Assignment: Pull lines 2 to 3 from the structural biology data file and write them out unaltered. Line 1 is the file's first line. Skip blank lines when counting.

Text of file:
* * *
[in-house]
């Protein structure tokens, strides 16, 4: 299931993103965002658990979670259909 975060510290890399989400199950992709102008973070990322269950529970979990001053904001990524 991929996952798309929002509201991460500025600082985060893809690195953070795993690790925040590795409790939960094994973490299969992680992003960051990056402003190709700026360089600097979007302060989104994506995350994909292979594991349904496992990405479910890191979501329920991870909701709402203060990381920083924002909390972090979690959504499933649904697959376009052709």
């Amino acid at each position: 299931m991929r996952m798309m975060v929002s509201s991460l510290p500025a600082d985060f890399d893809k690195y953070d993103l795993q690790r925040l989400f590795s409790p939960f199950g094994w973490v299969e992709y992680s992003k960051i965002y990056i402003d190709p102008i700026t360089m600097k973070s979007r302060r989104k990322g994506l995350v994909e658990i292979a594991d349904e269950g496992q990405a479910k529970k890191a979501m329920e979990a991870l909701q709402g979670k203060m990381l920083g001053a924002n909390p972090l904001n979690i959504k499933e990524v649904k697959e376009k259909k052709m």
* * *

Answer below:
């Protein structure tokens, strides 16, 4: 299931993103965002658990979670259909 975060510290890399989400199950992709102008973070990322269950529970979990001053904001990524 991929996952798309929002509201991460500025600082985060893809690195953070795993690790925040590795409790939960094994973490299969992680992003960051990056402003190709700026360089600097979007302060989104994506995350994909292979594991349904496992990405479910890191979501329920991870909701709402203060990381920083924002909390972090979690959504499933649904697959376009052709």
């Amino acid at each position: 299931m991929r996952m798309m975060v929002s509201s991460l510290p500025a600082d985060f890399d893809k690195y953070d993103l795993q690790r925040l989400f590795s409790p939960f199950g094994w973490v299969e992709y992680s992003k960051i965002y990056i402003d190709p102008i700026t360089m600097k973070s979007r302060r989104k990322g994506l995350v994909e658990i292979a594991d349904e269950g496992q990405a479910k529970k890191a979501m329920e979990a991870l909701q709402g979670k203060m990381l920083g001053a924002n909390p972090l904001n979690i959504k499933e990524v649904k697959e376009k259909k052709m």